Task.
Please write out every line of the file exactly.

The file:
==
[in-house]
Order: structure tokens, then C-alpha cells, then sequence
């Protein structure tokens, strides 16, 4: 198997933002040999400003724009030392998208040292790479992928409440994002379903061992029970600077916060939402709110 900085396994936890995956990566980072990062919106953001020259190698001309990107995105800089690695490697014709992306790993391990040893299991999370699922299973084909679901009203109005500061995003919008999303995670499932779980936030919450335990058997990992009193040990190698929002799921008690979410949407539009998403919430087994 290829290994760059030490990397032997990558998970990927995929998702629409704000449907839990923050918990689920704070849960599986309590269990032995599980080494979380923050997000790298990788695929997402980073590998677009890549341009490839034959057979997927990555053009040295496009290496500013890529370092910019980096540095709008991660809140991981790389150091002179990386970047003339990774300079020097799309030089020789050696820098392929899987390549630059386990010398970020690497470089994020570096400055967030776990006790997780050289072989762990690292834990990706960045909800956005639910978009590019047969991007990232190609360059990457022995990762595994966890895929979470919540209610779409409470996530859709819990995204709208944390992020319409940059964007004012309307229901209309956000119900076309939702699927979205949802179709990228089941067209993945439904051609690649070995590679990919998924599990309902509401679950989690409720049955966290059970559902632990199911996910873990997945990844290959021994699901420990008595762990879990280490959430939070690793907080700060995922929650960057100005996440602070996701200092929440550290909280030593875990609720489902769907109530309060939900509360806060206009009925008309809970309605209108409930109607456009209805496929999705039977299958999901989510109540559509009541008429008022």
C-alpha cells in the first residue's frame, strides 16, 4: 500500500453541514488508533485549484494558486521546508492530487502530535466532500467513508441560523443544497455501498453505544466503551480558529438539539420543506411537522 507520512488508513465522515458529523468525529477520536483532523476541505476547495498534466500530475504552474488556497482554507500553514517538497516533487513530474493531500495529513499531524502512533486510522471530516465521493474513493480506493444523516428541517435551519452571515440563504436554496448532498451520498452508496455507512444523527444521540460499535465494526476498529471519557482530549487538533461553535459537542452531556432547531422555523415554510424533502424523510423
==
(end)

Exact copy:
[in-house]
Order: structure tokens, then C-alpha cells, then sequence
């Protein structure tokens, strides 16, 4: 198997933002040999400003724009030392998208040292790479992928409440994002379903061992029970600077916060939402709110 900085396994936890995956990566980072990062919106953001020259190698001309990107995105800089690695490697014709992306790993391990040893299991999370699922299973084909679901009203109005500061995003919008999303995670499932779980936030919450335990058997990992009193040990190698929002799921008690979410949407539009998403919430087994 290829290994760059030490990397032997990558998970990927995929998702629409704000449907839990923050918990689920704070849960599986309590269990032995599980080494979380923050997000790298990788695929997402980073590998677009890549341009490839034959057979997927990555053009040295496009290496500013890529370092910019980096540095709008991660809140991981790389150091002179990386970047003339990774300079020097799309030089020789050696820098392929899987390549630059386990010398970020690497470089994020570096400055967030776990006790997780050289072989762990690292834990990706960045909800956005639910978009590019047969991007990232190609360059990457022995990762595994966890895929979470919540209610779409409470996530859709819990995204709208944390992020319409940059964007004012309307229901209309956000119900076309939702699927979205949802179709990228089941067209993945439904051609690649070995590679990919998924599990309902509401679950989690409720049955966290059970559902632990199911996910873990997945990844290959021994699901420990008595762990879990280490959430939070690793907080700060995922929650960057100005996440602070996701200092929440550290909280030593875990609720489902769907109530309060939900509360806060206009009925008309809970309605209108409930109607456009209805496929999705039977299958999901989510109540559509009541008429008022």
C-alpha cells in the first residue's frame, strides 16, 4: 500500500453541514488508533485549484494558486521546508492530487502530535466532500467513508441560523443544497455501498453505544466503551480558529438539539420543506411537522 507520512488508513465522515458529523468525529477520536483532523476541505476547495498534466500530475504552474488556497482554507500553514517538497516533487513530474493531500495529513499531524502512533486510522471530516465521493474513493480506493444523516428541517435551519452571515440563504436554496448532498451520498452508496455507512444523527444521540460499535465494526476498529471519557482530549487538533461553535459537542452531556432547531422555523415554510424533502424523510423